Mind’s natural state of equanimity is always present but elusive due to greed, aversion and delusion. As recognition of stressful and agitated mind-states and subsequent reaction is put aside, our minds unconditioned, peaceful and non-reactive state arises. Glimpses of this state of mind are often experienced by beginning meditators and those with an established practice recognize this state as Samadhi, the non-distracted mind. This is our natural state of mind continually expressing itself through virtuous, mindful acts informed by wisdom.
The more mindful awareness we place on recognition and renunciation, the deeper and more effective our practice will become. By integrating the Eightfold Path into our practice, mindful recognition of desire arises and mindful renunciation develops as an insightful aspect of practice. Recognition and renunciation truly is the essence of mindful practice of the Four Noble Truths.
By being mindful of the condition of our minds moment-to-moment as life occurs, we will gain the insight necessary to develop a mind of equanimity. This is the mindfulness that the Buddha referred to in the Four Foundations of Mindfulness Sutta, The Satipatthana Sutta. (Linked Below)
Meditation alone is not mindfulness. Mindfulness is the skillful awareness of the condition of our minds as life unfolds. Mindfulness develops from the concentration and insight gained from shamatha-vipassana practice within an integrated practice of the Eightfold Path. The concentration and insight gained in meditation develops the quietness and spaciousness of mind to recognize desire as desire arises, and to generate renunciation from skillful means.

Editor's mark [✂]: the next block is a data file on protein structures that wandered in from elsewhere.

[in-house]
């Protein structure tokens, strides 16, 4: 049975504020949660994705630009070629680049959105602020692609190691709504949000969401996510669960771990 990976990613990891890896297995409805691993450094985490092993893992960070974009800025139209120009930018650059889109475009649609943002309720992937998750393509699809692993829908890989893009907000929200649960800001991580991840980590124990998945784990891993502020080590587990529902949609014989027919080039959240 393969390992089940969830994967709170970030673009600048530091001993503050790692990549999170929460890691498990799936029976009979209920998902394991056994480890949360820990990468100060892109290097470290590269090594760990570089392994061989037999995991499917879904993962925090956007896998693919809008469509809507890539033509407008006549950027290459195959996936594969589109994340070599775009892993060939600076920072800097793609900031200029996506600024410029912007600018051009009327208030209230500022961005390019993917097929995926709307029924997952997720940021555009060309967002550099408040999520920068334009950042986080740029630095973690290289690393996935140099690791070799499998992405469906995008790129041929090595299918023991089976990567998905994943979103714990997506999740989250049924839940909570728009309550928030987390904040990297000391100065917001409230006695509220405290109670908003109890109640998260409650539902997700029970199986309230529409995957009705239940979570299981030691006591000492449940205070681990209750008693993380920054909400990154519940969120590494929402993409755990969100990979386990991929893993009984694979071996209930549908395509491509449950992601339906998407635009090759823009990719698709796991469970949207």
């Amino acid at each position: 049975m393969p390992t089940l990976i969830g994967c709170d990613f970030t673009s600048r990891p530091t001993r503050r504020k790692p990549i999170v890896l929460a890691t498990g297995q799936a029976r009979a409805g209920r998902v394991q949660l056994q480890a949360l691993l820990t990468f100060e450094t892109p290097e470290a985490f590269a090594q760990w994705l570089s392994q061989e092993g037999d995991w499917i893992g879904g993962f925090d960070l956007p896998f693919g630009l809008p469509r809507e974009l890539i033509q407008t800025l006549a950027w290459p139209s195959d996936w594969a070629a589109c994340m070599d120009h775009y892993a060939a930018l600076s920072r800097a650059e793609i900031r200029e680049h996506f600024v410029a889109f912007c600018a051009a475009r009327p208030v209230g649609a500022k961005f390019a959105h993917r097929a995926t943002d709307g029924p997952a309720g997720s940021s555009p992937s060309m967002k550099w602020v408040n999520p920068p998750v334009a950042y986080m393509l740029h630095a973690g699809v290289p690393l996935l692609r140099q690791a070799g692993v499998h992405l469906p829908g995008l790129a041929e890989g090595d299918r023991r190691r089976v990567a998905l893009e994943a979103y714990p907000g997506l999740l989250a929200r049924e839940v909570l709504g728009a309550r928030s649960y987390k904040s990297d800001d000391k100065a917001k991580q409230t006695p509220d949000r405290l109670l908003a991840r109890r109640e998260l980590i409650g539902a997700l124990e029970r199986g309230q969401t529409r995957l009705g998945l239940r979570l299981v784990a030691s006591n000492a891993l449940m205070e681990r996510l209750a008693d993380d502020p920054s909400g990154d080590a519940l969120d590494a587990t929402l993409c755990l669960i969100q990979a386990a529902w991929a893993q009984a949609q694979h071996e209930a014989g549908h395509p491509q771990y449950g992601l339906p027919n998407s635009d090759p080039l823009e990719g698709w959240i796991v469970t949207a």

The process of reclaiming our own minds from our own delusional thinking begins with the recognition that the Four Noble Truths are in fact Noble Truths, liberating, absolute and permanent truths in a phenomenal world characterized by impermanence, stress, and ego-driven delusion. (See Anicca, Dukkha and Anatta linked below)
Be mindful of your thoughts of clinging, craving, desire and aversion. When they arise, with gentle resolve, put them aside and be mindful of your minds permanent state of peaceful equanimity. Enjoy your practice. Be gentle with your mind and your selves. Peace.
This is an update to an article published on October 21, 2013.
My Dhamma articles and talks are based on the Buddha's teachings (suttas) as preserved in the Sutta Pitaka, the second book of the Pali Canon. I have relied primarily on Thanissaro Bhikkhu’s excellent and insightful translation of the Pali generously made freely available at his website Dhammatalks.org, as well as the works of Nyanaponika Thera, John Ireland, Maurice Walsh, Hellmuth Hecker, and Sister Khema, among others, as preserved at Access To Insight.
Also, I have found Bhikkhu Bodhi's translations from Wisdom Publications Pali Canon Anthologies to be most informative and an excellent resource.
I have made contextual edits to the suttas from these sources for further clarity, to modernize language, to minimize repetition, and maintain relevance to Dependent Origination and Four Noble Truths.